NEW ORLEANS, LA - FEBRUARY 14:  TV Personality Kristen Ledlow participates in the NBA All-Star Celebrity Game 2014 at New Orleans Arena on February 14, 2014 in New Orleans, Louisiana.  (Photo by Leon Bennett/Getty Images)
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ATLANTA (AP) — NBA TV personality Kristen Ledlow says she was robbed at gunpoint at her home.

The host of “NBA Inside Stuff” said on Twitter and Instagram Sunday that she was held up the day before “by three men who knew who I was, where I lived and were waiting for me when I got home.”

She says in addition to stealing her car, purse and phone, the thieves took her “sense of security.” She says she’ll be taking a break from social media as a result of the incident because she says she “will not become a slave to fear.”

Ledlow didn’t say where the incident took place. NBA TV is based in Atlanta.

Report: Pistons claim Beno Udrih off Miami’s waivers

MIAMI, FL - SEPTEMBER 26: A portrait of Beno Udrih #9 of the Miami Heat on September 26, 2016 in Miami, Florida. (Photo by Rob Foldy/Getty Images)
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Miami felt set at point guard with Goran Dragic starting and the up-and-coming Tyler Johnson as his backup. They decided veteran Beno Udrih wasn’t part of the future and waived him.

Detroit, looking for some help at the one until Reggie Jackson returns, saw a dependable veteran guard on the market. So they snapped him up, reports Shams Charnaria of The Vertical at Yahoo Sports.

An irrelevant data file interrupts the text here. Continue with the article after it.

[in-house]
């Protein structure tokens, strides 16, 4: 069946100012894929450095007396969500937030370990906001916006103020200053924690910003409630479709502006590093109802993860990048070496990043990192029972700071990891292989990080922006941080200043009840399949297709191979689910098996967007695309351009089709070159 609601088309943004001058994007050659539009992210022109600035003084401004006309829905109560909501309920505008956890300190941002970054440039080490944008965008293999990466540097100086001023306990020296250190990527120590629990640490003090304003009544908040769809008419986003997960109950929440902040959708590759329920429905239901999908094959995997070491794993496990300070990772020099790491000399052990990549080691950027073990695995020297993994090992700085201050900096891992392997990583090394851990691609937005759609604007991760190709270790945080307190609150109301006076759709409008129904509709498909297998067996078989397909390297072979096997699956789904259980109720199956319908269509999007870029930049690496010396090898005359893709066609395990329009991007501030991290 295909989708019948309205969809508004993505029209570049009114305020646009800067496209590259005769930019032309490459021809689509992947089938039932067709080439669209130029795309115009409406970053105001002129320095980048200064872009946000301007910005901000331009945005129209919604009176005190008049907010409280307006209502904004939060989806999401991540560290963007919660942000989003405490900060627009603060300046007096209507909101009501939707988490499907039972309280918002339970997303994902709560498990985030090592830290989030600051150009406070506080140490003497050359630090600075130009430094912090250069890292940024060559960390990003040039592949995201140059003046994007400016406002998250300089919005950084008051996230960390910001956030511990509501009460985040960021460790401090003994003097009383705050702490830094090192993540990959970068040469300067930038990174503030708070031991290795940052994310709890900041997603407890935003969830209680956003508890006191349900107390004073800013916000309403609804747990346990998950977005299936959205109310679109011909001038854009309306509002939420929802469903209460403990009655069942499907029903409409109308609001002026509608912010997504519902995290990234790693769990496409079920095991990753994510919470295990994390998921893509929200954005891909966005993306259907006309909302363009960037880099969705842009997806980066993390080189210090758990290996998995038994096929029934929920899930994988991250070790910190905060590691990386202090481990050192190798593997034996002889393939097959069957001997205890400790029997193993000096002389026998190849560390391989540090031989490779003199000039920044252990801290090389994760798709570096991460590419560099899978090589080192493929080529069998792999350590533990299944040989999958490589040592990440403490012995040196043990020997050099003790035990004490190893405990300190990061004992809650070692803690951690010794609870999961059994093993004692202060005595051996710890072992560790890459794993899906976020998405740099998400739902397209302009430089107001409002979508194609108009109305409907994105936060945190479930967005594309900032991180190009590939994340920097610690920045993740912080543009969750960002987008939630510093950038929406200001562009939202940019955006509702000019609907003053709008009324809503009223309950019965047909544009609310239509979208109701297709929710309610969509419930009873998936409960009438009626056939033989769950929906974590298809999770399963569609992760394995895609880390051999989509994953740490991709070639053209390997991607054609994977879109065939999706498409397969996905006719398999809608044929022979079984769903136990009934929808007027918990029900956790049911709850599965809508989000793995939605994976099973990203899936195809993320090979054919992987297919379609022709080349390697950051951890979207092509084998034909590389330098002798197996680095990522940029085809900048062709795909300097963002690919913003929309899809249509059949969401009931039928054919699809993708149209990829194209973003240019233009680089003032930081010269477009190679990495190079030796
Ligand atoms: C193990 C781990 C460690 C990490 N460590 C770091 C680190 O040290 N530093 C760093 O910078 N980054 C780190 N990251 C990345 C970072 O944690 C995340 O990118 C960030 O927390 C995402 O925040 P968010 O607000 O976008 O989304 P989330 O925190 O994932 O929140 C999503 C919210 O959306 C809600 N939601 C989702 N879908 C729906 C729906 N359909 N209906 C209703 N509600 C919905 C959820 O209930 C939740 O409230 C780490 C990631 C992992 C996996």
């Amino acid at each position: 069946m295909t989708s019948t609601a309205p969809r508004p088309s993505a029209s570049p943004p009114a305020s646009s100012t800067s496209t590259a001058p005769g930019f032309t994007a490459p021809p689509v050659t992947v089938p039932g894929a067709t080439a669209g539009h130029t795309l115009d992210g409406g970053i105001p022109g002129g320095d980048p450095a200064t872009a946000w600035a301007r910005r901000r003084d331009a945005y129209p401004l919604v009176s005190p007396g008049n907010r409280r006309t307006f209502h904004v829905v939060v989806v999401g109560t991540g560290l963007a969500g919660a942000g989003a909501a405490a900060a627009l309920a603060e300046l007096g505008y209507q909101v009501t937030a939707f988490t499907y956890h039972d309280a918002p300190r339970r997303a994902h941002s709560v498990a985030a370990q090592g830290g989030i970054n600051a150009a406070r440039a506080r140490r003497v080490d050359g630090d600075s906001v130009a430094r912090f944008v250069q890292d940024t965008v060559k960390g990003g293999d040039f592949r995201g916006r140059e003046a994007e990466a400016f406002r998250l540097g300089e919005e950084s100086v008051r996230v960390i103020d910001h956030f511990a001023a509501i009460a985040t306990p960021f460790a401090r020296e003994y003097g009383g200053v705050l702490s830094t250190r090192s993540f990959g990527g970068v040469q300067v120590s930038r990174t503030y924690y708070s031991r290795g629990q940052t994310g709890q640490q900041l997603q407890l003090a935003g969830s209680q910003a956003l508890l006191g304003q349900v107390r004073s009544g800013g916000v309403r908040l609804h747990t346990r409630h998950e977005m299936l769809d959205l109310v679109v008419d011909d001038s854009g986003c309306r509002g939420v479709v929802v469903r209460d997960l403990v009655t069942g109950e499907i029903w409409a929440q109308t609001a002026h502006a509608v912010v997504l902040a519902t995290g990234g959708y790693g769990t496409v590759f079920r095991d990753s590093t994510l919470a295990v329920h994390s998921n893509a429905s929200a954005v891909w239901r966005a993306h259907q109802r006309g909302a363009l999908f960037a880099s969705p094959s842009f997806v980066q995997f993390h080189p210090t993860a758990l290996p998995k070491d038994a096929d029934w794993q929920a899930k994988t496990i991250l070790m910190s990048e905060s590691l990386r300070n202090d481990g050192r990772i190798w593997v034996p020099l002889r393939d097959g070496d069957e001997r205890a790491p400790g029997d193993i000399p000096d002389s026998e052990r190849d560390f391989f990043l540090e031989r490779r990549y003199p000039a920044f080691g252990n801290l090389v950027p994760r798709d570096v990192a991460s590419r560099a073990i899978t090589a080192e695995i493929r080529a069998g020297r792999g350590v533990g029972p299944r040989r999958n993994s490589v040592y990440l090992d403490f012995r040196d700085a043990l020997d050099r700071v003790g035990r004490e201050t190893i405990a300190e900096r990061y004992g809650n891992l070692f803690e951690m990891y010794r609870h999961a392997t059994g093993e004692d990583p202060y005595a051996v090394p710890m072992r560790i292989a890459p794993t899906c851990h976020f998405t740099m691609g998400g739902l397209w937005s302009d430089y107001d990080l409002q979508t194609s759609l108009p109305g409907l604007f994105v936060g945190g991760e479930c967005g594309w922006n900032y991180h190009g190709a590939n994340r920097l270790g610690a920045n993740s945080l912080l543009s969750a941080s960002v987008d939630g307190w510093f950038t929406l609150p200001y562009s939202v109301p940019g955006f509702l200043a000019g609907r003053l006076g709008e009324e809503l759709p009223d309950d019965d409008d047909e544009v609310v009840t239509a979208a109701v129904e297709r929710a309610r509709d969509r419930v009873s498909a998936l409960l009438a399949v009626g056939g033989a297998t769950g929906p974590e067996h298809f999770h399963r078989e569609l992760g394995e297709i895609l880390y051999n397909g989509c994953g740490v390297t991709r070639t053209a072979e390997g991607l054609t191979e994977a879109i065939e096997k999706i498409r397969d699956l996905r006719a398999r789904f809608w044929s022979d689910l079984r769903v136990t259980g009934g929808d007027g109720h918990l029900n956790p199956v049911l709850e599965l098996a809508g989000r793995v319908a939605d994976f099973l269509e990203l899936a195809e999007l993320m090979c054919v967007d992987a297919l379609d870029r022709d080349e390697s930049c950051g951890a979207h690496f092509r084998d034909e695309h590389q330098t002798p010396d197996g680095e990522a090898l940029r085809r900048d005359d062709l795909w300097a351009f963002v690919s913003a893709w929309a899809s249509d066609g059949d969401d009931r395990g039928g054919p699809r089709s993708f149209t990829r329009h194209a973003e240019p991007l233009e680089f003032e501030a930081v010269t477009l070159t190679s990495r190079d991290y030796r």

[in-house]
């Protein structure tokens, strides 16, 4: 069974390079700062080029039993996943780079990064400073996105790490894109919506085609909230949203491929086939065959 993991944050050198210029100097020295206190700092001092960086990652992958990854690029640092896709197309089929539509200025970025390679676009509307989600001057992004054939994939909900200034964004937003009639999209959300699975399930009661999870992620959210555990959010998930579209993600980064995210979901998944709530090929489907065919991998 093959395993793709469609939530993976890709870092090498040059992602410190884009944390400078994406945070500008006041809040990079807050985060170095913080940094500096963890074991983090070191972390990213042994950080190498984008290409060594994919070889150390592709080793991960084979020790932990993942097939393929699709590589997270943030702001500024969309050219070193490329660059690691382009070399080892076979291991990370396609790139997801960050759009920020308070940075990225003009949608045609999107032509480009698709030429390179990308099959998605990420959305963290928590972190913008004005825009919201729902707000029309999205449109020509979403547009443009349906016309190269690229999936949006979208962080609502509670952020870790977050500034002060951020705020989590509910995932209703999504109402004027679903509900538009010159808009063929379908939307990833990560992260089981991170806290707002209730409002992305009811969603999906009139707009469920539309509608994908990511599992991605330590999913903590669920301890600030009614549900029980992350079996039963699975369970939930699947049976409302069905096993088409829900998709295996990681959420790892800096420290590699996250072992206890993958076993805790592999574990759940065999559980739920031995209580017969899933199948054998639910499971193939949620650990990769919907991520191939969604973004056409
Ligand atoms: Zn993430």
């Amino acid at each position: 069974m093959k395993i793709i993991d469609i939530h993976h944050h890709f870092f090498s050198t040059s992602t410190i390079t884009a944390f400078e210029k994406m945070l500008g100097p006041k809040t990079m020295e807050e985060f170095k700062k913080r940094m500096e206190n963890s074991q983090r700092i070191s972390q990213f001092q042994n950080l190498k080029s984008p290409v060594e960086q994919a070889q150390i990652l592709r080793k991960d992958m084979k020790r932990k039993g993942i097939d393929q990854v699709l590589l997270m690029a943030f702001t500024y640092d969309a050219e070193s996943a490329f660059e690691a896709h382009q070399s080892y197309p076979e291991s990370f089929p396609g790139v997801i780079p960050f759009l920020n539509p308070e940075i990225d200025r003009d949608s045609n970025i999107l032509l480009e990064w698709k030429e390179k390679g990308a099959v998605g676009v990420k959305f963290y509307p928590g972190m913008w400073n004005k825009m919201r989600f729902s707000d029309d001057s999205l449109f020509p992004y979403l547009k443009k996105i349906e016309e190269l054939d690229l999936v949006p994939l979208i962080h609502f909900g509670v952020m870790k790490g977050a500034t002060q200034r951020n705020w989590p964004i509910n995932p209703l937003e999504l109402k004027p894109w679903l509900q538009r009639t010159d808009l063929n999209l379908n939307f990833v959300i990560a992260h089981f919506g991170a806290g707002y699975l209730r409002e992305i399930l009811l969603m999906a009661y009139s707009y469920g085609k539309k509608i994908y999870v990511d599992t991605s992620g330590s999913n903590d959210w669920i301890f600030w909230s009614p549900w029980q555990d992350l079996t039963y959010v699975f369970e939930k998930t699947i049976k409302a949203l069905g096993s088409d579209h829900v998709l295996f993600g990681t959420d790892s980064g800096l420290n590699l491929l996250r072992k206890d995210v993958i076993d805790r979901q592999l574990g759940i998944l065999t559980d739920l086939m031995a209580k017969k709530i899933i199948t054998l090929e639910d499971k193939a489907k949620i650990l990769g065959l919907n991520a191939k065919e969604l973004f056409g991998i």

At age 34 we are seeing Udrih’s game start to slip. Still, he has valuable NBA skills as a point guard: he doesn’t turn the ball over, can run an offense, and if you ignore him coming off a pick he will bury the shot.

Jackson is expected to be out at least another six weeks after getting PRP therapy to deal with knee tendonitis (he hopes to be back sooner). That leaves Ish Smith as the starting point guard in the short term; Udrih will help provide solid depth at the position.

The Pistons need to keep their heads above water until Jackson can return.

NBA’s new Collective Bargaining Agreement could run to 2024

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The first 12 years of the NBA’s salary-cap era went without a lockout. The league again avoided a lockout for a dozen straight years between 1999 to 2011.

Now, with a new Collective Bargaining Agreement coming soon, the NBA is setting itself up for another 12 years of labor peace.

Adrian Wojnarowski of Yahoo Sports:

The NBA and National Basketball Players Association are working on a seven-year extension to the Collective Bargaining Agreement, with a mutual opt-out in six years, league sources told The Vertical.

The seven-year deal could potentially deliver the NBA labor peace through the 2023-24 season, unless the opt-outs are exercised in 2022, league sources told The Vertical.

The new CBA will begin with the 2017-18 season.

Expect an opt out after six years. By then, there’s usually something to renegotiate.

Hope for another quick resolution, like we’re getting now.

And if neither the owners nor players opt out, be pleasantly surprised at an unprecedented 13th straight year without a lockout in this era.